For the first time in several years, there is nothing more than pride on the line during the Civil War.
Two losses in the month of November have taken Oregon out of the national championship and Pac-12 championship picture, while Oregon State has dropped four in a row ever since becoming bowl eligible way back on Oct. 19.
A defeat could mean the difference between the Alamo and Holiday Bowl for the Ducks, and a win might propel Oregon State to the prestigious Fight Hunger or New Mexico Bowl. But in the big picture, this matchup doesn't mean much.
Just don't try to tell that to the players.
The Civil War is one of the longest-lasting—and underrated—rivalries in the country, and you can bet this game means the world to everyone involved.
Let's take a look at some players who will be key in determining the outcome at Autzen Stadium.
Marcus Mariota, QB, Oregon
Insult was added to injury—er, the other way around—last week when the dynamic quarterback took a huge hit to the head near the end of Oregon's embarrassing defeat to Arizona. But he has cleared all tests and will be good to go for Friday, per GoDucks.com's Rob Moseley:
Of course, that doesn't mean Mariota is completely healthy, as he has also been dealing with an MCL injury that has made him one-dimensional.
The Honolulu native is perfectly capable of gashing defenses through the air, as his 9.59 yards per attempt and 27-2 touchdown-to-interception ratio both suggest. But the normally explosive dual-threat option has tallied just 18 yards on the ground during the three games since his injury surfaced after racking up 511 in the first eight.
Oregon State is giving up just 6.4 yards per pass attempt on the season, which, according to teamrankings.com, is the 21st-best mark in America, meaning the Ducks could be forced to the ground.
They have a seemingly endless amount of weapons on offense, so this isn't a be-all and end-all factor, but Mariota's effectiveness in the run game will be very important.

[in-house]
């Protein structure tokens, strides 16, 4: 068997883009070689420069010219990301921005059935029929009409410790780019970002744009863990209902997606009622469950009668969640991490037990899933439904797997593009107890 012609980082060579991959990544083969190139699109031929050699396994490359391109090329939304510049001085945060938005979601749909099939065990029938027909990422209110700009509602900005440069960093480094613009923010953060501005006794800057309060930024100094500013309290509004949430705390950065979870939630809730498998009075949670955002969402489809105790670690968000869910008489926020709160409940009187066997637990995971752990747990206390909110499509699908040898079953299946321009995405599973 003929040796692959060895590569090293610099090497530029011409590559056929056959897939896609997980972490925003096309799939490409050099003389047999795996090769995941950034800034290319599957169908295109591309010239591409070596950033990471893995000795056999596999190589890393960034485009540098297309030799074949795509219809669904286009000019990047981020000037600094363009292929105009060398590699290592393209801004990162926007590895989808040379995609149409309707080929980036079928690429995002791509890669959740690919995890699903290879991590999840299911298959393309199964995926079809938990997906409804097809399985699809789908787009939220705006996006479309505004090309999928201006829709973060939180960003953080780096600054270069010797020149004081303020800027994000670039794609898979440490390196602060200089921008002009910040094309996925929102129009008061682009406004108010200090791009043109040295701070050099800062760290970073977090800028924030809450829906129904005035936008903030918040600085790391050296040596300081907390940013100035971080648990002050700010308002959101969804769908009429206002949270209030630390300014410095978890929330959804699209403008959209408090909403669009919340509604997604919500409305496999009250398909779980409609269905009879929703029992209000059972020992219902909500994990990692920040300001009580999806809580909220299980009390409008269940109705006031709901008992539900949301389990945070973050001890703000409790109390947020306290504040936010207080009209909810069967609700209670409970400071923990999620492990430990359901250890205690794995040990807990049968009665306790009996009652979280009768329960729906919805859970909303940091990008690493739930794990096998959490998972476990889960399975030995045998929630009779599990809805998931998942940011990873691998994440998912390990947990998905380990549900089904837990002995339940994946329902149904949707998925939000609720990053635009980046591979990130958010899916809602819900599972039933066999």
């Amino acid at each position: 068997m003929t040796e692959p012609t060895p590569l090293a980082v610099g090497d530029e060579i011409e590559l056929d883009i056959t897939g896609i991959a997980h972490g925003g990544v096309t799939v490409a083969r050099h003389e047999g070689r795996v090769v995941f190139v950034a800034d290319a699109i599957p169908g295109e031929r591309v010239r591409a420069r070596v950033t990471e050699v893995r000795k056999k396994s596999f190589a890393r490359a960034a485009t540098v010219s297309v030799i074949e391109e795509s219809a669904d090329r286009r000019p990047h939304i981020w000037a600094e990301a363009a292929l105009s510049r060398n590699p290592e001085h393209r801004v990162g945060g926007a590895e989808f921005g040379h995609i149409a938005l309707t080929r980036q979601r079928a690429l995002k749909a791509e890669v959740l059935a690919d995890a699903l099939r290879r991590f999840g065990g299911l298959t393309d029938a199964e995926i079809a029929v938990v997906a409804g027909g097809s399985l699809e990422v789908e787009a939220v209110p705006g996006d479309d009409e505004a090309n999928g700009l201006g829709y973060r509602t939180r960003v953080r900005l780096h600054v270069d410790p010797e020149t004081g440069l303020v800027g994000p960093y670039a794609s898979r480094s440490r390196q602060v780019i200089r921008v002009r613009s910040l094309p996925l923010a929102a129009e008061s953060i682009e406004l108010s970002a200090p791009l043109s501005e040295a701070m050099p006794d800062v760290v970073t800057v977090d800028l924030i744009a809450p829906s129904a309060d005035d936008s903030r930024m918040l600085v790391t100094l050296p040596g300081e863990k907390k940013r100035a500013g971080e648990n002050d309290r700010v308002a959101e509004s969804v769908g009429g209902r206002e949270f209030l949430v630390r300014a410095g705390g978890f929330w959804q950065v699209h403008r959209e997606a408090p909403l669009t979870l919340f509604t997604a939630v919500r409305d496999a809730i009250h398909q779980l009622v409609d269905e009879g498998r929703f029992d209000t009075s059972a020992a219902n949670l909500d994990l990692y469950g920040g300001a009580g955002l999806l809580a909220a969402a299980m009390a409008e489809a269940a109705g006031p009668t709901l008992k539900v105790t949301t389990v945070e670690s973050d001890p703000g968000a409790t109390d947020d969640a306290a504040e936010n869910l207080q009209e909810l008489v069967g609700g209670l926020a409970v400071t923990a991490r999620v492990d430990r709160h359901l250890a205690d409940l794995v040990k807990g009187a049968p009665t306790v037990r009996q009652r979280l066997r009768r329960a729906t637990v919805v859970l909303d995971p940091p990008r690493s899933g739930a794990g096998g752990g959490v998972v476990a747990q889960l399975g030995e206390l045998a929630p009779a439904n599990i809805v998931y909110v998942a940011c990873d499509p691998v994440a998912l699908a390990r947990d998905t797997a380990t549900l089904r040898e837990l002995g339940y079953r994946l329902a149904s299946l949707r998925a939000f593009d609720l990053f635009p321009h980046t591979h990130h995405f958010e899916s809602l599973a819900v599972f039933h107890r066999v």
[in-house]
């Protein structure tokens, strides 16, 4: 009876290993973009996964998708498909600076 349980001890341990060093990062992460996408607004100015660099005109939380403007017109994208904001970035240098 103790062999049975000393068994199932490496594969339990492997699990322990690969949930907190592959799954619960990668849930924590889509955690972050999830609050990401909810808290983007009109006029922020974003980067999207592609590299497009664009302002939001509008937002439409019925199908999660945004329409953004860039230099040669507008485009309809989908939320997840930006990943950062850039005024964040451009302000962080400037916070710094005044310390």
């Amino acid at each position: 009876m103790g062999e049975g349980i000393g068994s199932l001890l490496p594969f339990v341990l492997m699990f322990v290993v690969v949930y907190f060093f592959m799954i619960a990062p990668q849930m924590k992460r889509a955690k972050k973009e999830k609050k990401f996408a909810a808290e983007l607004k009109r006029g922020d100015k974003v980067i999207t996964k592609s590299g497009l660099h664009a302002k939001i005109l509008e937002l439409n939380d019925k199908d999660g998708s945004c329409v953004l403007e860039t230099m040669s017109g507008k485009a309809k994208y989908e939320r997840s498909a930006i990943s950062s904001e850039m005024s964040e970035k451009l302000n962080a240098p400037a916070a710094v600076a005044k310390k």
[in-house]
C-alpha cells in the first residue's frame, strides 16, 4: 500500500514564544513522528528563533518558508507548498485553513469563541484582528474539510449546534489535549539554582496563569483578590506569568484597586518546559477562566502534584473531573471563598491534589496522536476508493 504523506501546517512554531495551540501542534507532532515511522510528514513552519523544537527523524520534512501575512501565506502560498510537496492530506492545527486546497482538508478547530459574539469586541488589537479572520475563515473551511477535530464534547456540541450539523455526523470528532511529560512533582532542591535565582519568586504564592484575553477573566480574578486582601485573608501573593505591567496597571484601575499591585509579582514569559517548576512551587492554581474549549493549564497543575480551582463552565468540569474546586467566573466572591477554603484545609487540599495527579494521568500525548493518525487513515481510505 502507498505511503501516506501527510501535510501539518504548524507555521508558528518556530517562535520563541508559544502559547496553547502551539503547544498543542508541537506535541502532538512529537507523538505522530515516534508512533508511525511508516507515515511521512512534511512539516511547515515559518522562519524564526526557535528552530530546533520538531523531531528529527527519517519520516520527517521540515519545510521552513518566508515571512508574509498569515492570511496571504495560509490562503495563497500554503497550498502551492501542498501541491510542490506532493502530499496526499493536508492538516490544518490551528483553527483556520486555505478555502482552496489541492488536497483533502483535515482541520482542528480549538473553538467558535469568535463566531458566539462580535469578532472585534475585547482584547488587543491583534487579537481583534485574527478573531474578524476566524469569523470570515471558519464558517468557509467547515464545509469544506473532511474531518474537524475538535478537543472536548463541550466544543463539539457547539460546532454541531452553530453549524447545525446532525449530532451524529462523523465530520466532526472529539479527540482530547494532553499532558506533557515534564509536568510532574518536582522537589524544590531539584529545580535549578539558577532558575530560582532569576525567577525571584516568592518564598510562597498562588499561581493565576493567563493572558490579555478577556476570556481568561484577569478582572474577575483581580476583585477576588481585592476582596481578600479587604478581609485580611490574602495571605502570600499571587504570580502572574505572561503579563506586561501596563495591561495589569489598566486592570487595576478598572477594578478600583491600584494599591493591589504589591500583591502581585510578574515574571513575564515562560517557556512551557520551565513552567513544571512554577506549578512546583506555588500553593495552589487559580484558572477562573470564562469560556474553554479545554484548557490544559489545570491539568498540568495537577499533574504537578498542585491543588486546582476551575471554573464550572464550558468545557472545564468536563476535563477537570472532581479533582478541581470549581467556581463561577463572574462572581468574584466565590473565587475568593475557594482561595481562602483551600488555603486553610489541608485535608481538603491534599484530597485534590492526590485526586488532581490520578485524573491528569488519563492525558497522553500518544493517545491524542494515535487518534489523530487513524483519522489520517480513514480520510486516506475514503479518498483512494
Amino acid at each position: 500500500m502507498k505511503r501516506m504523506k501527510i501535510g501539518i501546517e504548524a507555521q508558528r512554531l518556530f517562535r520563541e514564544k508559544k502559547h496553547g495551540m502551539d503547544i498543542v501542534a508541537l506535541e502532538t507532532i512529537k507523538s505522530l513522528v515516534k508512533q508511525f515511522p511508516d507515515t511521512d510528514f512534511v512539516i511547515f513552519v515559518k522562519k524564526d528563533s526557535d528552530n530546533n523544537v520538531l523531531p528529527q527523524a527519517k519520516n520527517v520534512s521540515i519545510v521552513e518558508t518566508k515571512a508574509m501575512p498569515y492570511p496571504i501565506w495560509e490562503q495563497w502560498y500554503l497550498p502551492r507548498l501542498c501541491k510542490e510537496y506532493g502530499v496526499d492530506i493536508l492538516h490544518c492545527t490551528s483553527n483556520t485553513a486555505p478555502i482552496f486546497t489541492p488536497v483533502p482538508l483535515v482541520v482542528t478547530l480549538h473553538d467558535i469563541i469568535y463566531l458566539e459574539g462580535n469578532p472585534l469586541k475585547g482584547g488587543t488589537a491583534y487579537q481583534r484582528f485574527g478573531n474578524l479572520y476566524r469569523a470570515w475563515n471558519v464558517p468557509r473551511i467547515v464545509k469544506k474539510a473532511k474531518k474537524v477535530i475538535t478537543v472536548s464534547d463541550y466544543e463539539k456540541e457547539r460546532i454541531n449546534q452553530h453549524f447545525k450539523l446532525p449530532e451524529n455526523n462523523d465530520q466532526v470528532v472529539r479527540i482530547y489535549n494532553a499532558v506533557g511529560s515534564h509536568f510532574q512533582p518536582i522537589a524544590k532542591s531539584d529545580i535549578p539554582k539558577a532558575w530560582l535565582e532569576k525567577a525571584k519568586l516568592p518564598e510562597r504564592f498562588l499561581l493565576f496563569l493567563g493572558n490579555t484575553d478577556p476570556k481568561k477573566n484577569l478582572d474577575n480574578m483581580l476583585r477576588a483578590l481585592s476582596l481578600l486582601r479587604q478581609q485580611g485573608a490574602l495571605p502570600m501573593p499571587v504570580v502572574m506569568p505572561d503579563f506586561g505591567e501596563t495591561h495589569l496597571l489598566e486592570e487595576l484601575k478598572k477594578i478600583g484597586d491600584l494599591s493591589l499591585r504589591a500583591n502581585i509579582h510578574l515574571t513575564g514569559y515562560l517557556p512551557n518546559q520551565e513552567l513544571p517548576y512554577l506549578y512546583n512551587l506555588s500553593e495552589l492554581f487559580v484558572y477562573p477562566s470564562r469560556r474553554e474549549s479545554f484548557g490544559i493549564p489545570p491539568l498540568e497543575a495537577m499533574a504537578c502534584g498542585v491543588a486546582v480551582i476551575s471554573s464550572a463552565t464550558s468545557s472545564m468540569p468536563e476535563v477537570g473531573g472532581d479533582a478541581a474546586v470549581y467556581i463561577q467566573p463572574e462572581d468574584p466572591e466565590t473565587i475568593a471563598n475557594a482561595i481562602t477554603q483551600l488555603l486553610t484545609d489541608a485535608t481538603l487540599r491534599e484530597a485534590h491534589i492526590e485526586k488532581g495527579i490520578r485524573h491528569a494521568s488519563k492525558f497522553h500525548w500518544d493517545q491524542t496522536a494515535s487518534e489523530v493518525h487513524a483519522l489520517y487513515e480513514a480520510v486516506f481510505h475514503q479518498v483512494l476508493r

Storm Woods/Terron Ward, RB, Oregon State
It's no secret—Oregon State likes to throw the ball.
Per teamrankings.com, the Beavers sling the pigskin 66.88 percent of the time, which is third most in the country. As such, Sean Mannion and Brandin Cooks, easily one of the most productive QB-WR duos in all the land, are clearly ones to watch.
But let's take a look in another direction.
Stanford and Arizona have revealed the blueprint to beating Oregon: take the air out of the ball, control time of possession and keep the Ducks' explosive offense off the field.
Tyler Gaffney ran 45 times and Stanford tallied 66 total carries in one Oregon loss, while KaDeem Carey and Arizona hit 48 and 65, respectively, in Oregon's other loss.
Does Oregon State have the personnel to play that style of game? Absolutely not, but if the Beavers want to have any chance of scoring the upset, they need to do better than 2.7 yards per carry and 69.6 yards per game on the ground.
Storm Woods and Terron Ward have essentially split underwhelming carries at running back, but both have shown in the past that they have the ability to rip off big runs.
Last year, Woods averaged 4.9 yards per carry and Ward tallied 6.1 per tote. Throwing the ball is fine, but the Beavers need to at least resemble a multifaceted offense.
De'Anthony Thomas, RB, Oregon
It's impossible to make a list like this and not talk about De'Anthony Thomas, one of the most explosive players in the nation.
Some may have forgotten about DAT when he missed four games in September and October, or when he was slow to get back to 100 percent even when he returned, but Thomas reminded the nation of his gaudy speed and elusiveness last Saturday.
As one of the lone bright spots for Oregon, the junior running back/slot receiver/kick returner/everything ran 16 times for 83 yards and caught six balls for another 74.
If he gets a little bit of space, Thomas, who is a threat in every aspect of the game, can make defenders look both silly and slow. Now that he's seemingly back to full strength, expect fireworks against a defense that allows nearly six yards per play.
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